RV trips are already one of the most environmentally friendly vacations your family can take; it’s greener than flying somewhere, driving to a destination, or staying at a hotel. RVs conserve resources like water and electricity, and they are strategically designed to increase fuel efficiency. Many are even built with eco-friendly materials! But beyond the ways they are already better for the environment, here are 5 things YOU can do to be even greener with your RV.
1. CUT YOUR WASTE
When you’re camping, try to gravitate towards reusable materials rather than disposable ones. Pack dishes and silverware or reusable Tupperware instead of paper plates and plastic forks. Reusable straws are getting more and more common in stores; try switching out your plastic straws for ones that are better for the environment. Get creative and see what ways you can reuse the disposable things you do bring; refill bottled water, reuse plastic bags for garbage and other needs, or repurpose foil and wrappers.
Just the same, recycle what you can. Separate the recyclables from the garbage, and dump your recycling at the nearest station whenever you can. Even more, try to use recyclable paper and plastic items to even further cut down what you’re putting in the trash.
You should be planning your meals thoughtfully and be realistic about what you can make in order to cut down food waste. Try to make one-pot meals to use less cookware and food, as well as reduce the amount of water you have to use when cleaning up. Be conscious of what you see being wasted and think of what you can do to reduce it. You may be surprised how little you throw away when you put in effort.
2. REDUCE YOUR ENERGY USE
Stop feeling the need to blast the heater and AC by being strategic with your parking locations and the materials you bring. In the summer, park in shady spots and open windows to create a gentle breeze. In winter, park somewhere where your RV can be warmed up by the sun and sheltered from north and west winds. Bring the proper attire, blankets, cooling rags or even phone-powered (or solar-powered) fans to keep cool when you’re hot and warm when you’re not.
Solar kits can be your best friend when reducing power consumption too, and they are powerful enough to keep your RV fully charged. Your fridge alone may be using up a lot of your energy for no reason; you’d be shocked at the unnecessary energy consumption of old refrigerators. Update to a newer model or opt for a high-efficiency marine model to lessen your costs and your environmental impact.
You can also save water and increase energy efficiency by investing in a good water filtration system; the system eliminates the use of plastic bottles.
Don’t worry! There are plenty more tips coming your way on how to stay green as you travel the country. Check out part two of this series to find more ways you and your RV can be environmentally friendly.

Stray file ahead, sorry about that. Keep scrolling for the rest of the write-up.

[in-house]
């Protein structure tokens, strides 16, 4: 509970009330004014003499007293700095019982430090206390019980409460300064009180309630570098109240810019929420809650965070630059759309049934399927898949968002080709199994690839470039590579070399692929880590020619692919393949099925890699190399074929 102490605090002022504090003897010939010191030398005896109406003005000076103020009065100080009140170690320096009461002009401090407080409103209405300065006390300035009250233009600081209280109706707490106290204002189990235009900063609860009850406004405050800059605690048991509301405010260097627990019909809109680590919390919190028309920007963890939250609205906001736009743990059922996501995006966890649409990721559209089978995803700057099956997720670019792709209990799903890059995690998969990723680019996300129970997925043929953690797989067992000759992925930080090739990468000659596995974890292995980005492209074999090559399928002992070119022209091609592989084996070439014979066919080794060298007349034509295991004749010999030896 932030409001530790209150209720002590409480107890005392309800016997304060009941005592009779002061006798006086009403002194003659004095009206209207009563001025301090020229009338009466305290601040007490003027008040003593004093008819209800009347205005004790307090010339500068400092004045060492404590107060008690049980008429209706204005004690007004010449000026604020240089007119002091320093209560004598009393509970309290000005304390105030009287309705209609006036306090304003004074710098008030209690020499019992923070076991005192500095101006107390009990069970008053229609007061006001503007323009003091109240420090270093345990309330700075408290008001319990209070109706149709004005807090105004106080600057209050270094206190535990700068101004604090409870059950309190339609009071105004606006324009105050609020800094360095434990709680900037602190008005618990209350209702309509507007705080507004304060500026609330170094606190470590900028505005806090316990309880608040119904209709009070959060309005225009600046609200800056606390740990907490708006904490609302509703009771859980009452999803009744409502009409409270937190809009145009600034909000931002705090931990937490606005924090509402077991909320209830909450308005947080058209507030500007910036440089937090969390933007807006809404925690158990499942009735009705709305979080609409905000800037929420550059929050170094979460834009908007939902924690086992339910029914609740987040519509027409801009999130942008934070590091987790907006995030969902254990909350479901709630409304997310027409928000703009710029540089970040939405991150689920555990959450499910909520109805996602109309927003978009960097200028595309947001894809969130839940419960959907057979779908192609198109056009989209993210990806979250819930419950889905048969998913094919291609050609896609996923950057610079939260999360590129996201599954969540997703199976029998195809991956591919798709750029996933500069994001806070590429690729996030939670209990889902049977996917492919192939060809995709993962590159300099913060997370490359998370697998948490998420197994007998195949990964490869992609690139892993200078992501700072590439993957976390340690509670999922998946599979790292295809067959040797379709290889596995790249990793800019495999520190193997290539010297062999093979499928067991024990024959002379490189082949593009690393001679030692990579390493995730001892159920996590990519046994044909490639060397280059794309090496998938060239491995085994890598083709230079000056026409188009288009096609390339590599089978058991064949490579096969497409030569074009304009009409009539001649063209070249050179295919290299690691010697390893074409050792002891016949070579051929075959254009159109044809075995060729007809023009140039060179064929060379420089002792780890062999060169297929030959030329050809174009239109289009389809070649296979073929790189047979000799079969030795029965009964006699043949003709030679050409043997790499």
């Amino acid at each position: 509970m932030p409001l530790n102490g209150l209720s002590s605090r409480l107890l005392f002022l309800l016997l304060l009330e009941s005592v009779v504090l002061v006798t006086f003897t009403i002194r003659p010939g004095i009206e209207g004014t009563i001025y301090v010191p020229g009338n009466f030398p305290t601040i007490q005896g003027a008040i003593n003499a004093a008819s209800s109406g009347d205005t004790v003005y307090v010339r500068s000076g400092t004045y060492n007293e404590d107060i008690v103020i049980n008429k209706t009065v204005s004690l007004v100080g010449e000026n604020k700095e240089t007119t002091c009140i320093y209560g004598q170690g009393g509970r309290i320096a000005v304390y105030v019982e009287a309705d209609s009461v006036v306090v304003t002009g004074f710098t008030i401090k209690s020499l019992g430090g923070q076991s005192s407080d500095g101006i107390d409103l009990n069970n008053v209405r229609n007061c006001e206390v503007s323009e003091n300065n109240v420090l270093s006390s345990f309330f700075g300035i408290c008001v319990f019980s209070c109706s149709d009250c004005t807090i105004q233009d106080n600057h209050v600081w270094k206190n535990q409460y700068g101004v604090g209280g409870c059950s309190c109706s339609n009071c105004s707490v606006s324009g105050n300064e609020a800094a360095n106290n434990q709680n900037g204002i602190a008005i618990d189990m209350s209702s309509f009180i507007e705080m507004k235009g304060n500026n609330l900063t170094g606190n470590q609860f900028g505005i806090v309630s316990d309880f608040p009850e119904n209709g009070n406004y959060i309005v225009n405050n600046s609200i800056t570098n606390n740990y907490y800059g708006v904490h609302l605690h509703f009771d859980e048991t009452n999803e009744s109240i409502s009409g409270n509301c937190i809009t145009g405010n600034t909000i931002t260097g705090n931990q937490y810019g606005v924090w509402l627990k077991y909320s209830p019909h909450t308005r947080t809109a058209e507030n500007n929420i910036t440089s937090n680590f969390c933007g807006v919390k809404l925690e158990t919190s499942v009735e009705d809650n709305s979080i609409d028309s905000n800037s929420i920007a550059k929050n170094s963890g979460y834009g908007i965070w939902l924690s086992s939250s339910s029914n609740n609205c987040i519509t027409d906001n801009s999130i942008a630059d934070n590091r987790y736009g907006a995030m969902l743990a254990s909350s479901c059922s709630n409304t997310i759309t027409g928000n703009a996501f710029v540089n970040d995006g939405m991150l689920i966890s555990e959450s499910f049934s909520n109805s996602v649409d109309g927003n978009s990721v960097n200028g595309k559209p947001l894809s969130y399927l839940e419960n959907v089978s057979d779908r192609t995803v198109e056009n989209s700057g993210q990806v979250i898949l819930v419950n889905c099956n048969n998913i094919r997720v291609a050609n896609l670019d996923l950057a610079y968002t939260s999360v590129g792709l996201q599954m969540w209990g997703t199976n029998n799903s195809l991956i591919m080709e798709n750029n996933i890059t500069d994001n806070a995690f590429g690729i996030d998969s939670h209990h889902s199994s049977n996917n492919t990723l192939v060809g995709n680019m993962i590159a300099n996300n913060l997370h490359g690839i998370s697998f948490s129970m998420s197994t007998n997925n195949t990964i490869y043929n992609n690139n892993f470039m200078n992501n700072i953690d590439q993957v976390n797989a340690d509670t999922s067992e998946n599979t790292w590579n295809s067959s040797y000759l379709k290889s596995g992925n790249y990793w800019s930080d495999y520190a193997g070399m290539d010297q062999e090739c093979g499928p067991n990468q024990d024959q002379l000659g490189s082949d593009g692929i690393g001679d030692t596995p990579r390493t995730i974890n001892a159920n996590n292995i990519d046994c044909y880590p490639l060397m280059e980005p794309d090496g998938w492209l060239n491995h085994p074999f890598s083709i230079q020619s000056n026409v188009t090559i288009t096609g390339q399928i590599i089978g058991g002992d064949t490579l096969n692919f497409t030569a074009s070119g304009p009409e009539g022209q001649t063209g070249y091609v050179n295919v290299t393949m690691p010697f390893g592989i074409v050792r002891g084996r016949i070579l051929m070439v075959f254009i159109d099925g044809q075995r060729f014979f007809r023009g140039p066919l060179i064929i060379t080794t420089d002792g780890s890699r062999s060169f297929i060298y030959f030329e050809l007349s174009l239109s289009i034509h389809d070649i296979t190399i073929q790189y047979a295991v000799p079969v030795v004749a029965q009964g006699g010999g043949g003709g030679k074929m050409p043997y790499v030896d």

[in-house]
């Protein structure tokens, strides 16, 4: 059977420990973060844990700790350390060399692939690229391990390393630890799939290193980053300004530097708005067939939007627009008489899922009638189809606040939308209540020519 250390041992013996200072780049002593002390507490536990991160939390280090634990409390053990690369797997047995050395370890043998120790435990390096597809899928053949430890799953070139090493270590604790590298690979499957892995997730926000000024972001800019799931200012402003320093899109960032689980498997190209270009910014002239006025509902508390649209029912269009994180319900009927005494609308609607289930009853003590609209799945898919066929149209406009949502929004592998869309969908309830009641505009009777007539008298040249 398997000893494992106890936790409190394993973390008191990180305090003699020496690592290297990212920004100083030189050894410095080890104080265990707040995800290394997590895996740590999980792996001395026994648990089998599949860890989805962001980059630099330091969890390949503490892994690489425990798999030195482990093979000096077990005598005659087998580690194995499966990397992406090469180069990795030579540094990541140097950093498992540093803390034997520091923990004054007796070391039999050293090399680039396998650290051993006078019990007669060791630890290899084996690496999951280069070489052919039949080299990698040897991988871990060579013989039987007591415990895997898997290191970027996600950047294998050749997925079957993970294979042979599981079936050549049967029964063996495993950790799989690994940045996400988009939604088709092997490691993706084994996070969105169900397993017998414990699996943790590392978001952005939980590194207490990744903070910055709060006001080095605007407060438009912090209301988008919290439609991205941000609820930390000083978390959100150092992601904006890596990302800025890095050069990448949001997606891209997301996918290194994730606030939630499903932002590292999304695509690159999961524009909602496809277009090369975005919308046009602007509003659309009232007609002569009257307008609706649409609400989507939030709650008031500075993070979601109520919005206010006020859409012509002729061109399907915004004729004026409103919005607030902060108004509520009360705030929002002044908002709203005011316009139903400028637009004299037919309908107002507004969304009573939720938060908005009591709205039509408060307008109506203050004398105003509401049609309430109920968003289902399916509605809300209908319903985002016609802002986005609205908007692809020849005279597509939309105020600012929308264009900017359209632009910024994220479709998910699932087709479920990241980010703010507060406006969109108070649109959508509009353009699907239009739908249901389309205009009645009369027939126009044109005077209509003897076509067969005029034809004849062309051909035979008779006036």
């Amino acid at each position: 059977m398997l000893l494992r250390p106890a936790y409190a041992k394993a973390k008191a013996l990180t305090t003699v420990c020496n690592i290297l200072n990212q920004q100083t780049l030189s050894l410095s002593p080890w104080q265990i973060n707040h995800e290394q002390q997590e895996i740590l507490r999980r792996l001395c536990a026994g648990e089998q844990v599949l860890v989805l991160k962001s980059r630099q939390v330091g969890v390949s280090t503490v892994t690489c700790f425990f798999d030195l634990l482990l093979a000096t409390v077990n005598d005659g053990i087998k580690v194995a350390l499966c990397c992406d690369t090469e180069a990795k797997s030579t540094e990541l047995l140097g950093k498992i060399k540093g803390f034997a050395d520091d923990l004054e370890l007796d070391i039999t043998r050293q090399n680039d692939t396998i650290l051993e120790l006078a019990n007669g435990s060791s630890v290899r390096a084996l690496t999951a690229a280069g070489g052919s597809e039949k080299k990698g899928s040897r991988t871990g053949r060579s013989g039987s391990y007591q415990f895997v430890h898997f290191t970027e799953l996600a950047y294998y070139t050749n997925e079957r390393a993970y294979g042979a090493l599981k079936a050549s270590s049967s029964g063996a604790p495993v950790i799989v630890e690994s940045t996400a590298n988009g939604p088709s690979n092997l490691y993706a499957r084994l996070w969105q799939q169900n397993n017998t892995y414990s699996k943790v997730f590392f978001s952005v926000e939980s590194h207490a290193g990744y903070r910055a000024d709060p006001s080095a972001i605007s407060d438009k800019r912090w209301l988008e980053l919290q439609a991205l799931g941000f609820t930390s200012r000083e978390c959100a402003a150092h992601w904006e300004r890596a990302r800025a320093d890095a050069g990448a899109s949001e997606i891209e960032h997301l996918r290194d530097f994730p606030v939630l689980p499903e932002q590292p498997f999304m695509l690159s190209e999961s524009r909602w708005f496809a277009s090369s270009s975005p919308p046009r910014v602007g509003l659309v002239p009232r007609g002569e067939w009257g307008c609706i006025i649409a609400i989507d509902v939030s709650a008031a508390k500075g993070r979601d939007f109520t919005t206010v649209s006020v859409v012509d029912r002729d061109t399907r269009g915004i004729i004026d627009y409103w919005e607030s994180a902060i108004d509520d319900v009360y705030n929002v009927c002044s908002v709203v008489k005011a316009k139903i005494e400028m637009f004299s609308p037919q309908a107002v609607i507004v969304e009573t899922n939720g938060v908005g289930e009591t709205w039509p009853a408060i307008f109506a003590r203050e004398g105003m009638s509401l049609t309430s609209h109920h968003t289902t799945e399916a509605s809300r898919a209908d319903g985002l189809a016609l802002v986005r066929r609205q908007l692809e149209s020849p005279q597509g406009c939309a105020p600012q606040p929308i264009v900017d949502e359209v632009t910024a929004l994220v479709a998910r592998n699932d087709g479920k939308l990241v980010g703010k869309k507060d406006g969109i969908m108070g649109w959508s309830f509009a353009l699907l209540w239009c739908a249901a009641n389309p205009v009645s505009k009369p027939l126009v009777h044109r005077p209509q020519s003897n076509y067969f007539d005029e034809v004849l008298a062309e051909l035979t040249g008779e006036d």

3. MAXIMIZE YOUR FUEL EFFICIENCY
Small adjustments can have a significant impact. There are a few minor changes you can make to increase your fuel efficiency instantly.
Start by checking your tires. Properly inflated tires actually improve your gas mileage, so don’t waste money and fuel for something you should already be doing. Try to fill your tank with bio-diesel as opposed to regular diesel as well.
Your weight also contributes to your fuel usage. Don’t pack up your entire home, but instead try to stick with the bare necessities of what you need for the trip. Less weight is more gas mileage.
Reducing your speed on hills, as abstract as that may seem, will also increase fuel efficiency. So will maintaining your vehicle and making sure everything is finely tuned and working correctly. Take care of your RV and drive slow on the uphill roads, and you’ll be good to go.
4. EVALUATE YOUR TANK CLEANERS
Chemical tank cleaners and deodorizers aren’t good for the environment. They are toxic and pollute the soil and water. It’s best to avoid chemical cleaners, and opt for enzyme-based tank cleaners instead, which work wonderfully and are completely natural.
Even more, be sure to purchase RV toilet paper over regular toilet paper. This will break down easily and prevent any issues—environmental or otherwise.
5. DON’T DO NIGHTLY CAMPFIRES
We get it; we get it—campfires are the staple of camping. But we aren’t asking you to cut them out altogether; instead, make smaller and less frequent bonfires than you may feel inclined to. Fires release ash into the environment and toxins into the air, making them not the cleanest source of family fun. Cut down the amount of times you make one, and don’t let them be giant bonfires. A modest fire will roast your marshmallows just the same.
Also remember to never, ever burn trash. Plastics, metals, and even paper products release toxins when they’re burned that are harmful to the air quality and shouldn’t be breathed in. Make sure you feed your fires responsibly.
Traveling by RV may already be a cleaner choice than its alternatives, but with a little extra effort, you can make it the greenest it can be. Choose your supplies carefully, don’t bring too many of them, don’t throw out what you don’t need to, and manage your vehicle responsibly. This is all it takes to be an environmentally friendly vacationer and camper. One step at a time, we can help make the earth a greener place.